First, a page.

The VOICE has been continuing to reach-out to the island’s major tourism stakeholders to continue to feel the industry’s pulse on the ongoing effects of the COVID-19 pandemic, particularly on the region’s vital tourism industry and resulting consequences for reopening of hotels, guest houses, restaurants, taxi and marine holiday and tour operations and other related businesses.
Tourism industry stakeholders and governments are all in a like ‘Catch-22’ bind: Reopening too early is pregnant with risks, but the fragile industry is too vital to the region’s economies to remain closed indefinitely.
The world is anxiously awaiting a globally-approved vaccine that’s at least six months away, but hotels cannot remain closed that long and survive — nor can hotel workers.
The VOICE on Monday contacted three local tourism stakeholders to inquire how they felt about being unable to reopen — and still with no end in sight to the Caribbean’s ongoing COVID-19 malady.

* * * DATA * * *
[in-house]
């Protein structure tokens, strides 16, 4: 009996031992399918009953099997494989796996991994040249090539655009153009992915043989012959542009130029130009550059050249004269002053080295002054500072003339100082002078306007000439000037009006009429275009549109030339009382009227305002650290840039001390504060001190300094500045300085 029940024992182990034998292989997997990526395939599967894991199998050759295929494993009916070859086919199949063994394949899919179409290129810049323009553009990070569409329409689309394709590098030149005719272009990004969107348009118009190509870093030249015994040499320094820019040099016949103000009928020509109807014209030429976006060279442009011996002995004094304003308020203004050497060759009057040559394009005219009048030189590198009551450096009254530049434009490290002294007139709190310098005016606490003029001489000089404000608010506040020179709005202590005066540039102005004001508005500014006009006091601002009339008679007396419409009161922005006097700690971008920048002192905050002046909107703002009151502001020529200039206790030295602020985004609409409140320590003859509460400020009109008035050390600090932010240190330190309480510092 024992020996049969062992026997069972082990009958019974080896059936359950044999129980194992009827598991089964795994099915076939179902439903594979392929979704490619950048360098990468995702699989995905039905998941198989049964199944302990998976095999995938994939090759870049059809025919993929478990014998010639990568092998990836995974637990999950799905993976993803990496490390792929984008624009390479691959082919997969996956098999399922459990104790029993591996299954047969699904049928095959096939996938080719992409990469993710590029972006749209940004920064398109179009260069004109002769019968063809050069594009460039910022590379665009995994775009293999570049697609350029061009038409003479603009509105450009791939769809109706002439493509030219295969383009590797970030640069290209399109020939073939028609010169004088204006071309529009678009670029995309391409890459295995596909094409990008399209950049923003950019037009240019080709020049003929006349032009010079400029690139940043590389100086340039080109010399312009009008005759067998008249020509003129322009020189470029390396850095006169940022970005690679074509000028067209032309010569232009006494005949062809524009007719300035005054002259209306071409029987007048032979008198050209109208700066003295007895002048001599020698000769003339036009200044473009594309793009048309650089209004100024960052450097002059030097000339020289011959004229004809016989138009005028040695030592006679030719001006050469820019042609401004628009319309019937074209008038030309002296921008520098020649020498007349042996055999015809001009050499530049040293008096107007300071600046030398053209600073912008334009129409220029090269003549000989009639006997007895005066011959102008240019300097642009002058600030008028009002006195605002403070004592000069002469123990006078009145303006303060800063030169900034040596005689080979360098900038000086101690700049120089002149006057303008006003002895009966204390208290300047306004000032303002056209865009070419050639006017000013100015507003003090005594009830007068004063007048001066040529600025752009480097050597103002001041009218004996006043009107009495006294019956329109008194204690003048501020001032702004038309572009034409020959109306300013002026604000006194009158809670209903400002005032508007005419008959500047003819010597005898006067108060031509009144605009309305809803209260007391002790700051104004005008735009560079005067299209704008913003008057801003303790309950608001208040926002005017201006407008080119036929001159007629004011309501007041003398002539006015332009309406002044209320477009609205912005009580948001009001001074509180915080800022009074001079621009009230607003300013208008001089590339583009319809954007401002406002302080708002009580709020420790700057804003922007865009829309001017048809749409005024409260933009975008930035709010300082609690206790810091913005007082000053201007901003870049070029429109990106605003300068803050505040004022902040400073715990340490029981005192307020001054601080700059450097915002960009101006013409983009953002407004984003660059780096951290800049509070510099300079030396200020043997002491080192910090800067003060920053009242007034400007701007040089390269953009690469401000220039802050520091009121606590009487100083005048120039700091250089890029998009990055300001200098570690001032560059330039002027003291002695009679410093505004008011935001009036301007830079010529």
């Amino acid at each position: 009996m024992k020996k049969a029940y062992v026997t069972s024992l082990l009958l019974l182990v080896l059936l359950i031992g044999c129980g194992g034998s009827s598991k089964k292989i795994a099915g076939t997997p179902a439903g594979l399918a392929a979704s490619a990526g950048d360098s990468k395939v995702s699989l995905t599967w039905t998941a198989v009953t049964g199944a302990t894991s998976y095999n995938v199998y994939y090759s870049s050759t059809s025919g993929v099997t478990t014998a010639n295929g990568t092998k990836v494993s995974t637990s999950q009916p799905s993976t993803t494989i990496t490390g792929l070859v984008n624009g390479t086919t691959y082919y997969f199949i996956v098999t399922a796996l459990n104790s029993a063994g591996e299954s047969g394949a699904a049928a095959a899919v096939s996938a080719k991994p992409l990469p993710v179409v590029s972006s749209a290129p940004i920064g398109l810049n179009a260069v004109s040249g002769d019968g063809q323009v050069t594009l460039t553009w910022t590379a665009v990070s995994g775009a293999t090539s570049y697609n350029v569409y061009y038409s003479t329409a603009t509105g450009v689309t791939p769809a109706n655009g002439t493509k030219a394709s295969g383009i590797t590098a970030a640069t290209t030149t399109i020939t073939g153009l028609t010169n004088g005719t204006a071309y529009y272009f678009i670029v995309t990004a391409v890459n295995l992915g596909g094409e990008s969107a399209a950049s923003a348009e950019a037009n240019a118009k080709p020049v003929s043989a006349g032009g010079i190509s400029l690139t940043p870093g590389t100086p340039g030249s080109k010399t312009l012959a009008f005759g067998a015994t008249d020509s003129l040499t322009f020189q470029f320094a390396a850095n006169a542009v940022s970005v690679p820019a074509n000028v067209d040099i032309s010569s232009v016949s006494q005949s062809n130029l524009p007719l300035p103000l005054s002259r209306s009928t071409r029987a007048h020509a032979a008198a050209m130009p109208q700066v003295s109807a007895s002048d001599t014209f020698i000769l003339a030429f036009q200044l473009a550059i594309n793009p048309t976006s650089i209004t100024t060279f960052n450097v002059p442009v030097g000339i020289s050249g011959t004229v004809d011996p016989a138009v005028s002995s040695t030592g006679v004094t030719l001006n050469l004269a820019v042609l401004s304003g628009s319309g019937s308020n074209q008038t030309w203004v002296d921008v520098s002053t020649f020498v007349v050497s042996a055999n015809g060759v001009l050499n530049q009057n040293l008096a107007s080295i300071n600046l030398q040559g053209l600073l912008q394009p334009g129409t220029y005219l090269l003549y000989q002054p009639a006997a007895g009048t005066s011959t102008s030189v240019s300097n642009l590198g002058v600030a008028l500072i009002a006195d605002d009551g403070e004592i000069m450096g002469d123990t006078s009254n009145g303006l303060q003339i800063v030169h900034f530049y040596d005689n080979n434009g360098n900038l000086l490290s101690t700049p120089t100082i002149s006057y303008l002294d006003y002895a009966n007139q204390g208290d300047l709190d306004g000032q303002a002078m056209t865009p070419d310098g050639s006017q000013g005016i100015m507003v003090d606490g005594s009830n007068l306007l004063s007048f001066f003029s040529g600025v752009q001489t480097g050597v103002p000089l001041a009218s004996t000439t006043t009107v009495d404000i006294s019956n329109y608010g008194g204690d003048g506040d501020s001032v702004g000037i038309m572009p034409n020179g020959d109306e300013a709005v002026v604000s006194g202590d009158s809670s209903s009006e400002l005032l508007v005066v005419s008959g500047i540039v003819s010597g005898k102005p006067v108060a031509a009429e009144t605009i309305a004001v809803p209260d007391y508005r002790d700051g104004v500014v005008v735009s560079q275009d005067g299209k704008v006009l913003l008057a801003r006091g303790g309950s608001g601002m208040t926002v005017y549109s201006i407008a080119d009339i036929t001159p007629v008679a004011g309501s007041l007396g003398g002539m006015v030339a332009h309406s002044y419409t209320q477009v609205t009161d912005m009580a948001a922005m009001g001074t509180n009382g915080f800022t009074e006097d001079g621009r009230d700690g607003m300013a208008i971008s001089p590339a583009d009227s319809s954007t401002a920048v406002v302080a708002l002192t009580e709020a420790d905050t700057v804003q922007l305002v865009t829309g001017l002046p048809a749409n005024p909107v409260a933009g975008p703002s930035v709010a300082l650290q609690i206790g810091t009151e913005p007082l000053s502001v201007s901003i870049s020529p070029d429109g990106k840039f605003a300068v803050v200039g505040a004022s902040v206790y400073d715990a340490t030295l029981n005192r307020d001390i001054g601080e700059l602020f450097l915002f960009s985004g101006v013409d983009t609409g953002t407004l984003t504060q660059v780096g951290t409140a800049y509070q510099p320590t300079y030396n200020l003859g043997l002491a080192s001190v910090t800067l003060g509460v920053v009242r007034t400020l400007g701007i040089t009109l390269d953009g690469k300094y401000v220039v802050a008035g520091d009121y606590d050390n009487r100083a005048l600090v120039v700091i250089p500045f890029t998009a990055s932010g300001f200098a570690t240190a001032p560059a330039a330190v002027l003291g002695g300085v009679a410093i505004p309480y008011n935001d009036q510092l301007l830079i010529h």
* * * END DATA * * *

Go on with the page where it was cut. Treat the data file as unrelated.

Each declined to comment openly, all invariably citing the presentation of the National Budget this week by the Prime Minister and their expectations of what one described as ‘healthy announcements’ to relieve their growing illness of unabated uncertainties and anxieties.
A Managing Director of a medium-sized Rodney Bay hotel put it this way: ‘It’s like being between a rock and a hard place — and with your two feet in one shoe, all at the same time…’
He continued, ‘Without a vaccine being found, the fact is that whether it is next week or next six months, countries are going to have to find a way to open and we will all need to find a way to co-exist with COVID.’
He noted that ‘the longer countries take to start planning to reactivate economies, the more desperate large sections of their populations will become. But without a vaccine, very little changes to reactivate the affected economies.’
It is a dilemma facing not only every Caribbean nation, but every country throughout the world.